While celebrities continue to talk about those who have decided to attend and promote a musical event, others support the role of the festival in improving Saudi Arabia’s image. Musician and author Kristina Bazan (who has 2.2 million followers on Instagram) commented on the contribution of Diet Prada, arguing that they point only to negative aspects. It pointed out: “A month ago the visa law was changed in Saudi Arabia, the Saudi government is trying to bring new energy and dynamism: social media have social resonance. How can we evolve as a globalized world and change things by boycotting areas that require new minds and ideas?

Modeled with more than 24 million Instagram followers, Emily Ratajkowski, aware of the power and resonance of social media, declined her paid invitation because of the discomfort she felt about the human rights record in Saudi Arabia. Diet Prada shared the statement they received from Ratajkowski about why she decided not to attend. “It is very important for me to clearly express my support for women’s rights, the LGBTQ community, freedom of expression and the right to free press,” read the statement. “I hope that I will focus more on the injustices that are happening there.

Influencers, models, actors are given the will to promote the MDL beast in Saudi Arabia

What kind of lawyers will attend the ‘Global Lawyers Forum’ in Guangzhou on Human Rights Day?

December 5, 2019

Lawyer Wang Yu is taken to a studio for TV denunciation of the ABA award. Pictorial rendition is based on Wang Yu’s account. Source: Safeguard Defenders.

The government has invited, according to its official website,more than 600 important international guests from governments, judicial departments, financial circles, international lawyers’ associations, other bar associations and well-known law firms, etc.”………to uphold the rule of law spirit of building a community of shared future for humanity, create an international platform for lawyers from all countries for exchange and cooperation, further consolidate the consensus of the international legal profession, etc…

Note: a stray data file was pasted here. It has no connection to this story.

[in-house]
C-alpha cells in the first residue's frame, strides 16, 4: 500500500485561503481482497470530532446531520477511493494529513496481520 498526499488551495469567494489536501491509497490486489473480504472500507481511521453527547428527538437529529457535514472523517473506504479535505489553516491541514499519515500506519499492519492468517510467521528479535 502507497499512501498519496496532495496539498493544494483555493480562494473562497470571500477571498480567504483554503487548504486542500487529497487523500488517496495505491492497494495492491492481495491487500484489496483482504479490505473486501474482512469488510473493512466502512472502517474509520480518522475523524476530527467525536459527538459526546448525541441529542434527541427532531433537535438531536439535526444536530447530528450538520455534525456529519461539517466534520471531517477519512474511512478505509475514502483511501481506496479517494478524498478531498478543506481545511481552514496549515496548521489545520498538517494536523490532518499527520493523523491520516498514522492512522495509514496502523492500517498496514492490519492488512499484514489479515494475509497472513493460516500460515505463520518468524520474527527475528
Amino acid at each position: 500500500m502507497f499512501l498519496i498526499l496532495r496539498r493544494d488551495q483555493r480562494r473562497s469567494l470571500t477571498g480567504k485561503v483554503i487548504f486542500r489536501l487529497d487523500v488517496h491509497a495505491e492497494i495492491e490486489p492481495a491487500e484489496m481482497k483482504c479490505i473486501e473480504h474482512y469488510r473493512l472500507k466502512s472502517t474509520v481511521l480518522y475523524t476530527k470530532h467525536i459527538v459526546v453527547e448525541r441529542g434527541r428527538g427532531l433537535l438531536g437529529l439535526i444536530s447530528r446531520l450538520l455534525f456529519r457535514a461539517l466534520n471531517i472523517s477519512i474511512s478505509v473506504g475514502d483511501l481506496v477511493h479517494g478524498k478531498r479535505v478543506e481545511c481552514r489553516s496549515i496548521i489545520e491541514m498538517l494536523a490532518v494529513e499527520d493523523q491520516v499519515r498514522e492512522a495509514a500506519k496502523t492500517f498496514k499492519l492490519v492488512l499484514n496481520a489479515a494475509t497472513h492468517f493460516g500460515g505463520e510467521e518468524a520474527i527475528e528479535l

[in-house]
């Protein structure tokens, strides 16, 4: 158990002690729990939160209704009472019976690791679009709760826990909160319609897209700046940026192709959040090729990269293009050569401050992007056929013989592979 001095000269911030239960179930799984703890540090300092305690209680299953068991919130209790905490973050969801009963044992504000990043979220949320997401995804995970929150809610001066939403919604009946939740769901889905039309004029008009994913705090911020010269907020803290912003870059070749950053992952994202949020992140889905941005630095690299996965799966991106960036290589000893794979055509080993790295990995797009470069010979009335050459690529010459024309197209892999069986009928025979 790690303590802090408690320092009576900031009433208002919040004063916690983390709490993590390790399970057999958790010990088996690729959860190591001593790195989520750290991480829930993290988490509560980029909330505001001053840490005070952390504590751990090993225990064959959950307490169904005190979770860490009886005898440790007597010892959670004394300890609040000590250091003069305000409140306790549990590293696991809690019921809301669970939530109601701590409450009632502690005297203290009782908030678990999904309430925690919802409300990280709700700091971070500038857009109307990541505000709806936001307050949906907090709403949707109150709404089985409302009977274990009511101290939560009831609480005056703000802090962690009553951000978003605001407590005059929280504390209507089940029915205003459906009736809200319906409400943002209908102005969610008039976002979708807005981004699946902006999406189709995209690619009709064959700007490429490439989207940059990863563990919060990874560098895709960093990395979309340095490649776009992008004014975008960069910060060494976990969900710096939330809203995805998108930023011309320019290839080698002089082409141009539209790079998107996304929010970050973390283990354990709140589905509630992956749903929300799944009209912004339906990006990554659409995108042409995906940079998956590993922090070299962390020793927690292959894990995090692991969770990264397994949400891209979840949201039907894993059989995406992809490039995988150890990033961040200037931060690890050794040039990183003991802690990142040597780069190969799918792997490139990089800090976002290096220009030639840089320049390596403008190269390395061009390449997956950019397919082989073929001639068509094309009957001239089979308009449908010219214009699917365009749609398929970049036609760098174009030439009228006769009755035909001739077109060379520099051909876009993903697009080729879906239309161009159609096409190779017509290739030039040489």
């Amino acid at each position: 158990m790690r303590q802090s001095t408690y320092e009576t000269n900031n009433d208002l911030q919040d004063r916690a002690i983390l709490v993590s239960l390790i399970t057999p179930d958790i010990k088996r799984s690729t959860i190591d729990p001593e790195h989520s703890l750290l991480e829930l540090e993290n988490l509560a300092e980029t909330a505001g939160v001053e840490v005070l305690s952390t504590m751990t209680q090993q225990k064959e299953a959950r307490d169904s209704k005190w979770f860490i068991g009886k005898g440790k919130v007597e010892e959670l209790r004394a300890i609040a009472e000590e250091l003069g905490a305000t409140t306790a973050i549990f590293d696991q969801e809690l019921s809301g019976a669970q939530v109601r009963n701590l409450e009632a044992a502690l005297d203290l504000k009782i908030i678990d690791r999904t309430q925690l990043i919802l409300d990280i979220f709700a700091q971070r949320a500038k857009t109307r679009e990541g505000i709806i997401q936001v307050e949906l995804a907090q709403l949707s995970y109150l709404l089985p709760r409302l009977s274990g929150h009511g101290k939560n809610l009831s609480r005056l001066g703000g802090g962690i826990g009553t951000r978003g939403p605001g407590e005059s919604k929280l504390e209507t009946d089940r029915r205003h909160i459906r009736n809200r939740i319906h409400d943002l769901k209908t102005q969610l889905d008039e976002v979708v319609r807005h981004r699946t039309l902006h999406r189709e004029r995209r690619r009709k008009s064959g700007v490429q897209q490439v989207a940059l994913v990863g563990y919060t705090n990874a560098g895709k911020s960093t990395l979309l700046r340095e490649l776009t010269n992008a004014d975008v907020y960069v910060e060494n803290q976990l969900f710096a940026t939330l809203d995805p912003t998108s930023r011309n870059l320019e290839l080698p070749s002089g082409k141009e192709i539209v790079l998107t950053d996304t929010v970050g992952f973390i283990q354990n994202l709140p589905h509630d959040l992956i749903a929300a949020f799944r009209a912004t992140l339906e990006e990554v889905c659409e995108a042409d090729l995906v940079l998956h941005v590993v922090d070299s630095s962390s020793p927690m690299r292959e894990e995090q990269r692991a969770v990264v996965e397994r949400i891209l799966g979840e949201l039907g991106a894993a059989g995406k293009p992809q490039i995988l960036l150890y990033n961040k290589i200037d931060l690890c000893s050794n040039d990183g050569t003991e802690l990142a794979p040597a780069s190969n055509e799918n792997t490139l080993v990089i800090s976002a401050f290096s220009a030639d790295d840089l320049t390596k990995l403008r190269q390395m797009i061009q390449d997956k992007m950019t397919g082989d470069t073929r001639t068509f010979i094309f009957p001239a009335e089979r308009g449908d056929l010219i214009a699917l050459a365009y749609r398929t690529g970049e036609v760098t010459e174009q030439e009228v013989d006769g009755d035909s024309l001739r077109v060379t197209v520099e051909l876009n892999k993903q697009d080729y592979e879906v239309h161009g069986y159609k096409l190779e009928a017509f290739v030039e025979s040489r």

We know that since July 2015, Chinese human rights lawyers have been suppressed on a large scale [ see https://humanrightsdefenders.blog/2015/07/29/the-remarkable-crackdown-on-lawyers-in-china-in-july-2015/ and https://humanrightsdefenders.blog/2019/06/26/lawyers-key-to-the-rule-of-law-even-china-agrees-but-only-lip-service/]. To this day, many lawyers, including Wang Quanzhang [see https://humanrightsdefenders.blog/2018/12/05/li-wenzu-wife-of-wang-quanzhang-wins-2018-edelstam-award/], Zhou Shifeng, Yu Wensheng, Chen Wuquan, Chen Jiahong, Qin Yongpei, and others are in prison. Lawyer Gao Zhisheng disappeared on August 13, 2017, and his whereabouts still are unknown. Lawyer Jiang Tianyong, who was released from prison earlier this year, has since been under illegal house arrest [see also: https://humanrightsdefenders.blog/2017/11/21/jiang-tianyong-chinese-defender-of-defenders-sentenced-to-2-years-jail/].

China Change asked a number of Chinese human rights lawyers to express their views on this “Global Lawyers Forum”. Here a selection:

“…..If the purpose of the conference, as the government claims, is to “consolidate the international consensus of the lawyers’ profession,” what then is the consensus of the legal profession? It is the UN’s “Basic Principles on the Role of Lawyers.” Domestic law should be amended on the basis of these principles.  (Liu Shuqing, Jinan, deprived of his lawyer’s license in 2016)

This rhetoric can be deceptive domestically and internationally, giving those who don’t know the true nature of the CCP and the reality on the ground the wrong impression that China has rule of law, so much so that it is a world leader in the area.” (Jiang Tianyong, Beijing, 709 detainee, and still under house arrest since his release at the end of February 2019.)

Lawyer Jiang Tianyong

“I think it is a ridiculous thing for China to host such an event. As everyone knows, the Chinese government has always opposed constitutional democracy and the rule of law. It disregards human rights and blatantly infringes upon every right of the people. Such a conference is only a cover-up for the CCP.”   (A lawyer who wishes to remain anonymous)

“The All China Lawyers’ Association (ACLA) is the same as the Chinese government; it is a part of the government. ACLA contributes little to defending human rights in China, and more often than not it is an accomplice in suppressing human rights. Such a country holding such a conference and urging lawyers from all over the world ‘to jointly promote the rule of law around the world’ –– how could anyone believe this? How could anyone attend and support such a meeting? Are the participants burying their heads in the sand or just being ignorant?” (Liang Xiaojun, Beijing)